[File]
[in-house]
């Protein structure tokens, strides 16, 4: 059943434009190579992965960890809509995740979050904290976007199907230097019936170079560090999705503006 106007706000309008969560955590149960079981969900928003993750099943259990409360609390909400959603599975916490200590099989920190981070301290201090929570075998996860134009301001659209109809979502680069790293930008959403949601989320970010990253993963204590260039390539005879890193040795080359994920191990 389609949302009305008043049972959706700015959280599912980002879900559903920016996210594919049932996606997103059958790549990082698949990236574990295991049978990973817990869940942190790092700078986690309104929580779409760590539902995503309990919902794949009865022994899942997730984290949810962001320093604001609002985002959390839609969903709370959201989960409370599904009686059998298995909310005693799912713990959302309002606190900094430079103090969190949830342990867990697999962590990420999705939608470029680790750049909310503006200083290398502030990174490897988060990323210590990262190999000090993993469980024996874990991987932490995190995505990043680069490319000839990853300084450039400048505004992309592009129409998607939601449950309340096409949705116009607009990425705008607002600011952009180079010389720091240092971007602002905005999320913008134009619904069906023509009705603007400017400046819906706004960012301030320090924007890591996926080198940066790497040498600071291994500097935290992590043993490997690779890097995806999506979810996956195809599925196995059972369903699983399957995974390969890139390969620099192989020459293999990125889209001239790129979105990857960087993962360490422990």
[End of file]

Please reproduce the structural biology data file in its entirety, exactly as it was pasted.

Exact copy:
[in-house]
């Protein structure tokens, strides 16, 4: 059943434009190579992965960890809509995740979050904290976007199907230097019936170079560090999705503006 106007706000309008969560955590149960079981969900928003993750099943259990409360609390909400959603599975916490200590099989920190981070301290201090929570075998996860134009301001659209109809979502680069790293930008959403949601989320970010990253993963204590260039390539005879890193040795080359994920191990 389609949302009305008043049972959706700015959280599912980002879900559903920016996210594919049932996606997103059958790549990082698949990236574990295991049978990973817990869940942190790092700078986690309104929580779409760590539902995503309990919902794949009865022994899942997730984290949810962001320093604001609002985002959390839609969903709370959201989960409370599904009686059998298995909310005693799912713990959302309002606190900094430079103090969190949830342990867990697999962590990420999705939608470029680790750049909310503006200083290398502030990174490897988060990323210590990262190999000090993993469980024996874990991987932490995190995505990043680069490319000839990853300084450039400048505004992309592009129409998607939601449950309340096409949705116009607009990425705008607002600011952009180079010389720091240092971007602002905005999320913008134009619904069906023509009705603007400017400046819906706004960012301030320090924007890591996926080198940066790497040498600071291994500097935290992590043993490997690779890097995806999506979810996956195809599925196995059972369903699983399957995974390969890139390969620099192989020459293999990125889209001239790129979105990857960087993962360490422990």